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Aussie parents ‘shocked’ after son diagnosed with rare melanoma

Published: (Updated: ) in Australian News by .

An Australian couple is warning other parents to be extra vigilant about any changes in their children’s skin after their son was diagnosed with melanoma.

An Australian couple is warning parents to be extra vigilant about changes in their children's skin after their eight-year-old son was diagnosed with a rare form of melanoma.

Hayden Price always wears sun protection and his parents say he's never been burnt in his life.

The couple first noticed what they thought was a skin tag on the back of Hayden's head.

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"It was being irritated every time he put on his hat or his helmet or his goggles so we went to the doctor had it removed and we thought that was the end of it," Ms Price said.

"We were very shocked when the doctor called up and said 'we're sorry we've found cancer,'" Hayden's Mum, Liza Price told 9News.

The family was told the cancer had spread to lymph nodes in Hayden's neck and immediately underwent major surgery in Singapore.

"It was really traumatic to live through that. No one likes to see their kid sick," Nathan Price said.

READ MORE: Melbourne man's shock cancer diagnosis after beers with mates

Hayden is now receiving immunotherapy - a treatment that uses the body's own defence system to kill cancer.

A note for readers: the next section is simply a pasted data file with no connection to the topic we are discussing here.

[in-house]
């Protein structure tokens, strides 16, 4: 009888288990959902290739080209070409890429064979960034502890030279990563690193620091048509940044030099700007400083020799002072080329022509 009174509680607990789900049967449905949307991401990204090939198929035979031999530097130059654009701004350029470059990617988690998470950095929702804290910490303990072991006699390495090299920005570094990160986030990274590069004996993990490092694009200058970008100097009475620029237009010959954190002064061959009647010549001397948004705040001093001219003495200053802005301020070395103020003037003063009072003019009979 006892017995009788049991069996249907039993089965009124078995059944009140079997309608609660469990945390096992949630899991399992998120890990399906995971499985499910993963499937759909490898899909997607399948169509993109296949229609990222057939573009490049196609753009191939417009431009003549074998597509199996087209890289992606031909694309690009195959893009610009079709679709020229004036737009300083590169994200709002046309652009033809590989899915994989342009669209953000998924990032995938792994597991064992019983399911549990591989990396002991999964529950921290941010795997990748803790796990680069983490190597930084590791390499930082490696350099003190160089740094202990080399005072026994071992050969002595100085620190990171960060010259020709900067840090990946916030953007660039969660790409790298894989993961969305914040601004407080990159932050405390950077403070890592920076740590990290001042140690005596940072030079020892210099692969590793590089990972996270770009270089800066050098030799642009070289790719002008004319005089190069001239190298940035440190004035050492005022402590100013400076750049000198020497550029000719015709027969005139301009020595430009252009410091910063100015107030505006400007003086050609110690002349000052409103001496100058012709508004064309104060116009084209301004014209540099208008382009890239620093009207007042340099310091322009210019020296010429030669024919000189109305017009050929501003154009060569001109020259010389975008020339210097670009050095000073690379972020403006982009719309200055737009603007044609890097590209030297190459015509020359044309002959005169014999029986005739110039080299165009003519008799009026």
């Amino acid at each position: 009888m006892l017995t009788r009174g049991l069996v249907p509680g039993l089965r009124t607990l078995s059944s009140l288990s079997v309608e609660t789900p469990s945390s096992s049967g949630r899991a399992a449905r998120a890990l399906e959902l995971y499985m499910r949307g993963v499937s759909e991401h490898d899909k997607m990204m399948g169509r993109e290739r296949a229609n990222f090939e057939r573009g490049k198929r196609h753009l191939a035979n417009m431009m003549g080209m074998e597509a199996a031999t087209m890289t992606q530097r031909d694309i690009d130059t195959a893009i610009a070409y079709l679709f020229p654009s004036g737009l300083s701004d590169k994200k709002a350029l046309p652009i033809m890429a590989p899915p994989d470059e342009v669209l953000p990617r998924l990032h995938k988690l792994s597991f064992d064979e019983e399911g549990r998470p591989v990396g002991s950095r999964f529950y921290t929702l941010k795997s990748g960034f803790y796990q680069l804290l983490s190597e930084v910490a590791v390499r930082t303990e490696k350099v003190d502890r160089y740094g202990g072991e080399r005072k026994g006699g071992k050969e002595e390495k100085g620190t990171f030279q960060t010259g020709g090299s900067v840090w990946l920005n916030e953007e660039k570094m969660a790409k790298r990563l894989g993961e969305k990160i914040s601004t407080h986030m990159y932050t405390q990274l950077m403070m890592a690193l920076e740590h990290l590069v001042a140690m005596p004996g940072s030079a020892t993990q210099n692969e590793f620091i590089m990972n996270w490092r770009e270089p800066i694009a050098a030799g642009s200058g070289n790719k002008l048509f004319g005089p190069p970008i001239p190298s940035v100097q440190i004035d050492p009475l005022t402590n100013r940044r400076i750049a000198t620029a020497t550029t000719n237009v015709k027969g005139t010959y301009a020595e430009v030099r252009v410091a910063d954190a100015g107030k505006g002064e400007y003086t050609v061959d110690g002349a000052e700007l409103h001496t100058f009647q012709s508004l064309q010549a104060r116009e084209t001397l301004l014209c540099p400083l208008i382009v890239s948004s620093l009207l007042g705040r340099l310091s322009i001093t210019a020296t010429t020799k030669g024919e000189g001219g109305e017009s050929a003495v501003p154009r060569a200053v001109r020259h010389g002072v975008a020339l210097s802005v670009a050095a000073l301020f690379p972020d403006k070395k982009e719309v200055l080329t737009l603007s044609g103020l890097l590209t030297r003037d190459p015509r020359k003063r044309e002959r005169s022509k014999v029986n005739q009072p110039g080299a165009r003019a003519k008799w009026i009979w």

Melanoma is the most common cancer affecting 15 to 39-year-old Australians and while it is generally caused by UV from the sun, this isn't always the case.

For Hayden, his condition is caused by a rare sub-type unrelated to sun exposure.

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"There is a dangerous misconception that melanoma is only found in old people after years of sun worshipping - it's not true," an expert told 9News.

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In line with the Melanoma Institute Australia's 10th anniversary of Melanoma March, Nathan and Liza are now urging parents to check their children's skin more regularly.

"If you see any changes in your kid's skin just get it checked out by a specialist," Mr Price said.

Recent scans showed Hayden was cancer-free, but he'll be closely monitored for five years.

For more information on Melanoma March and Melanoma Institute please visit

Source: 9News

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